“Trust is the Key” to Improving Cybersecurity

As the incident response community grows, developing trust is “getting more complicated”.

Trust is the vital ingredient required to ensure the world competently deals with cybersecurity threats, according to Thomas Schreck, chairman of the Forum of Incident Response and Security Teams (FIRST).

Schreck was speaking at the opening day of FIRST’s 31st annual conference in Edinburgh, attended by more than 1,100 delegates from more than 80 countries.

The forum’s inaugural event had attracted 60 people and, as the incident response community grows, gaining and developing trust becomes more challenging, he noted.

“It’s all about trust,” he said. “But trust can be complicated. In the beginning, with just those 60 people, everyone knew each other, so we could easily just share information on our mailing list.

“Now we have members in 92 countries and you can’t build trust just by turning up at a conference. We need to talk with each other, and we need to find ways to engage and build up trust.

“This year we’ve had a 35% increase in attendees compared to 2018, so it’s getting more complicated.”

Ultimately, moving forward FIRST hopes to be able to facilitate that building of trust.

“Now, and increasingly so in the coming years, more information will be shared in sub-groups but we will be the place where you can start the conversation.

The FIRST conference, taking place in Edinburgh for the first time, will see both industry experts and academics speak in keynotes in addition to leading more than 100 meetings, tracks and workshops over the five-day conference.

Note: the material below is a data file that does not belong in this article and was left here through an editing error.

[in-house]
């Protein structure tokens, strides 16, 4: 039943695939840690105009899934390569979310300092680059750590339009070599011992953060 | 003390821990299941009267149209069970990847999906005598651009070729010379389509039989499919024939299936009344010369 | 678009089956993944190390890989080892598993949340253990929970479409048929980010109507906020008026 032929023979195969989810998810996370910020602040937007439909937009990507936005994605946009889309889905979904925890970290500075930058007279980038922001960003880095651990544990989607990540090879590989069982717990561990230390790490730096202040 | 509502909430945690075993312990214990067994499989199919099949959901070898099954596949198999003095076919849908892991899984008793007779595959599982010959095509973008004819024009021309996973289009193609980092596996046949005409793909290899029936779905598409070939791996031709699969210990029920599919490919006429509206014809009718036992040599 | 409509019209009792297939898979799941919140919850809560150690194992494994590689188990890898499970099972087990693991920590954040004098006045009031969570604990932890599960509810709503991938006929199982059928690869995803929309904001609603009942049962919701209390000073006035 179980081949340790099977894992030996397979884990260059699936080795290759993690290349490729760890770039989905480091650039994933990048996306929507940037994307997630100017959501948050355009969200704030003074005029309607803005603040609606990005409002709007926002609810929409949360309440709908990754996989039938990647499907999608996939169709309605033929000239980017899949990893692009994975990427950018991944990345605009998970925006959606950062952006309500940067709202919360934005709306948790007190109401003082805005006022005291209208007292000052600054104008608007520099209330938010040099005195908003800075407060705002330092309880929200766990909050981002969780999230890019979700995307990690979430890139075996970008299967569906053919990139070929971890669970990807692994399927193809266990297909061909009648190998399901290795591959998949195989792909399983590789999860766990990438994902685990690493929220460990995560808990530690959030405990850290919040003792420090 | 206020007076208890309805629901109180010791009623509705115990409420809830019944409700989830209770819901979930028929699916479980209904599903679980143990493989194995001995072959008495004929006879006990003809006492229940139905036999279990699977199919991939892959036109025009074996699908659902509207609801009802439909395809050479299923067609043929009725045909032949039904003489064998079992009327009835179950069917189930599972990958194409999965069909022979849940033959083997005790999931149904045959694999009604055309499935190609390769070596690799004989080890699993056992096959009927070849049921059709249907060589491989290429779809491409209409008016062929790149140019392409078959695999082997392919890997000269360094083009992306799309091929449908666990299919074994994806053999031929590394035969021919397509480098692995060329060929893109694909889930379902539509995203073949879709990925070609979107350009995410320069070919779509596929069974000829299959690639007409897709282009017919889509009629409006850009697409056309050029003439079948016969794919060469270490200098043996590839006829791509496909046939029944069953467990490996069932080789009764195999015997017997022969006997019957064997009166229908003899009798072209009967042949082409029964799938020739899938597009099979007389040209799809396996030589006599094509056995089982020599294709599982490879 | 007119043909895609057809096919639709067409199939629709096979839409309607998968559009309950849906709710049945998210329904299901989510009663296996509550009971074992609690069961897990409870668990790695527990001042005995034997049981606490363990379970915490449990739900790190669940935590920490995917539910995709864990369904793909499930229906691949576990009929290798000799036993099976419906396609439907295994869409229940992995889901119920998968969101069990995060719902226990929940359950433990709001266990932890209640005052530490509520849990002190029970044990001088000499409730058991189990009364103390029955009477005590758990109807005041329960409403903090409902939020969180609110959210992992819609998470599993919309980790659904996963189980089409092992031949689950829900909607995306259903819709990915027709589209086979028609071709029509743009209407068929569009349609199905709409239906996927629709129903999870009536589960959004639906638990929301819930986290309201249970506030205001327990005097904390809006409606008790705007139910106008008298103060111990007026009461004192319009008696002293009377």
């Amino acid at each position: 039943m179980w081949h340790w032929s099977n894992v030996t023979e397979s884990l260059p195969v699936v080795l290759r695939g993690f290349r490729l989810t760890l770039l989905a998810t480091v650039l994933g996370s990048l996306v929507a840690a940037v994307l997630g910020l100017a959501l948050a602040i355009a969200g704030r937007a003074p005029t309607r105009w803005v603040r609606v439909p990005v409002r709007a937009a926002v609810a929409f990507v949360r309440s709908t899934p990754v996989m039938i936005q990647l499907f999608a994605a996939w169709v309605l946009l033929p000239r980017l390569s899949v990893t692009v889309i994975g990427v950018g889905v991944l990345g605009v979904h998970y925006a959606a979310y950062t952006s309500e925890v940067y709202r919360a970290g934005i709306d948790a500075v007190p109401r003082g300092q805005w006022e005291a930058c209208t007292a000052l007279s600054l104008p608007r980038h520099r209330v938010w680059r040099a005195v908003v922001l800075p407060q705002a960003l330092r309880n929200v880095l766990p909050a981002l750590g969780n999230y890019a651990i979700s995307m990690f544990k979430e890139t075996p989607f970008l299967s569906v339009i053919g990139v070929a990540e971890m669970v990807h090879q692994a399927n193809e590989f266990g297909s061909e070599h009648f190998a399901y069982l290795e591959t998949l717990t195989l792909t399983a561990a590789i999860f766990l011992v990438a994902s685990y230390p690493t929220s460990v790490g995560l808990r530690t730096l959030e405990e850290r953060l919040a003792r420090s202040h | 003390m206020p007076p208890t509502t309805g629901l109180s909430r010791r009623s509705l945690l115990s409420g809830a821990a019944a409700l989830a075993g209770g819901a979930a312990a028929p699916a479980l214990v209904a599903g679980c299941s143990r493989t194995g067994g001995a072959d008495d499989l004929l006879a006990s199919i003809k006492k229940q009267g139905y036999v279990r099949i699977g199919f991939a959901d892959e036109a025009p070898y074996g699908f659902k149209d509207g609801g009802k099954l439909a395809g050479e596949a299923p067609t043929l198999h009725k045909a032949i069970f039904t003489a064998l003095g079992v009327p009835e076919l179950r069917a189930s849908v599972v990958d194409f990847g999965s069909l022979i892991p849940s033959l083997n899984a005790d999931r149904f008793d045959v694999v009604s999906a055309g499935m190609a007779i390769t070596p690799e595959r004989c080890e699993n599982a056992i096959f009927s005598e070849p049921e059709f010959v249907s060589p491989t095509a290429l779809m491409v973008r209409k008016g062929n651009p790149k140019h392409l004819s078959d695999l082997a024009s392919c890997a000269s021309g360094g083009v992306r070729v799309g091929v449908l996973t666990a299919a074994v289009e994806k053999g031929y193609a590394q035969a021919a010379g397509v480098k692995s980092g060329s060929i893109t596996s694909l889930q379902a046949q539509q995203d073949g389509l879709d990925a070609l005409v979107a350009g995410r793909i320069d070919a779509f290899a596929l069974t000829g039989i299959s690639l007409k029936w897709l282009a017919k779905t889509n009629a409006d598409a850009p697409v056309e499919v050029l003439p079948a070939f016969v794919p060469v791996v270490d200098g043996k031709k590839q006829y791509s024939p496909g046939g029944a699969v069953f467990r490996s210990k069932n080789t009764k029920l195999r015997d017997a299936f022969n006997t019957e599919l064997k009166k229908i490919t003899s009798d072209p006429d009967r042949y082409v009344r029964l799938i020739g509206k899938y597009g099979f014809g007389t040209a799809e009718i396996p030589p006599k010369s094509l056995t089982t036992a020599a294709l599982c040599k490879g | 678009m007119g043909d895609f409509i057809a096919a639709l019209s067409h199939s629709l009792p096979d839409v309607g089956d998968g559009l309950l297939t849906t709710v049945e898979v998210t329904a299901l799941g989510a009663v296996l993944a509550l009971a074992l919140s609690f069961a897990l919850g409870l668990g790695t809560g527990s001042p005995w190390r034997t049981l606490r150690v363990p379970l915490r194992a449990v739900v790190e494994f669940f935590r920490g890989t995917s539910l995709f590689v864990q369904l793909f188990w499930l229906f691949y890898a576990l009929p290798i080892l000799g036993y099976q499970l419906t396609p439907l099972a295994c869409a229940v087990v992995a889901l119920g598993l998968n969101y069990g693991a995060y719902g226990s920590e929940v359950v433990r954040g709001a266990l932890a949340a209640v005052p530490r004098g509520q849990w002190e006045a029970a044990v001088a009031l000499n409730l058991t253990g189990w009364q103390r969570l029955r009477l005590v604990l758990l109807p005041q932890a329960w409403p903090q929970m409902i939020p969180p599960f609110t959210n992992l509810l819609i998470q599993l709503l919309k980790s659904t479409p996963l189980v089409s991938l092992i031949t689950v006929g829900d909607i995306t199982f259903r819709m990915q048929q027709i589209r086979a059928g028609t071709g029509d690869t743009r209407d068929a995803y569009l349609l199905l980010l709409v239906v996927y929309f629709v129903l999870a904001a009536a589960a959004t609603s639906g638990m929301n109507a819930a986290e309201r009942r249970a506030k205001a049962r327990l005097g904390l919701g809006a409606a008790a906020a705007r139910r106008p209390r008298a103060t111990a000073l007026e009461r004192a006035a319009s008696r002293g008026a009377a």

Themes explored throughout the week will include the security implications of the IoT in addition to exploring how to anticipate what an attacker might do to a system and how to avoid it.

Sessions through the week will cover the latest research from several academics on topics including the Border Gateway Protocol.

Sessions will also aim to promote worldwide coordination and cooperation among Computer Security Incident Response Teams (CSIRTs).

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Schreck added: “More than ever, organisations are taking significant steps to not only invest in the security of their technology, but also in their people who can help prevent security related incidents. It’s vital that they have the right skills and insight to be able to deal with an incident efficiently in times of crisis.

“As with any community or membership organisation, it’s essential that mechanisms are put in place to facilitate collaboration and knowledge-sharing so that should a security incident occur, members have a ready-made network that can be called upon that can work together to tackle the problem at hand and put plans in place to prevent such occurrences in the future.”



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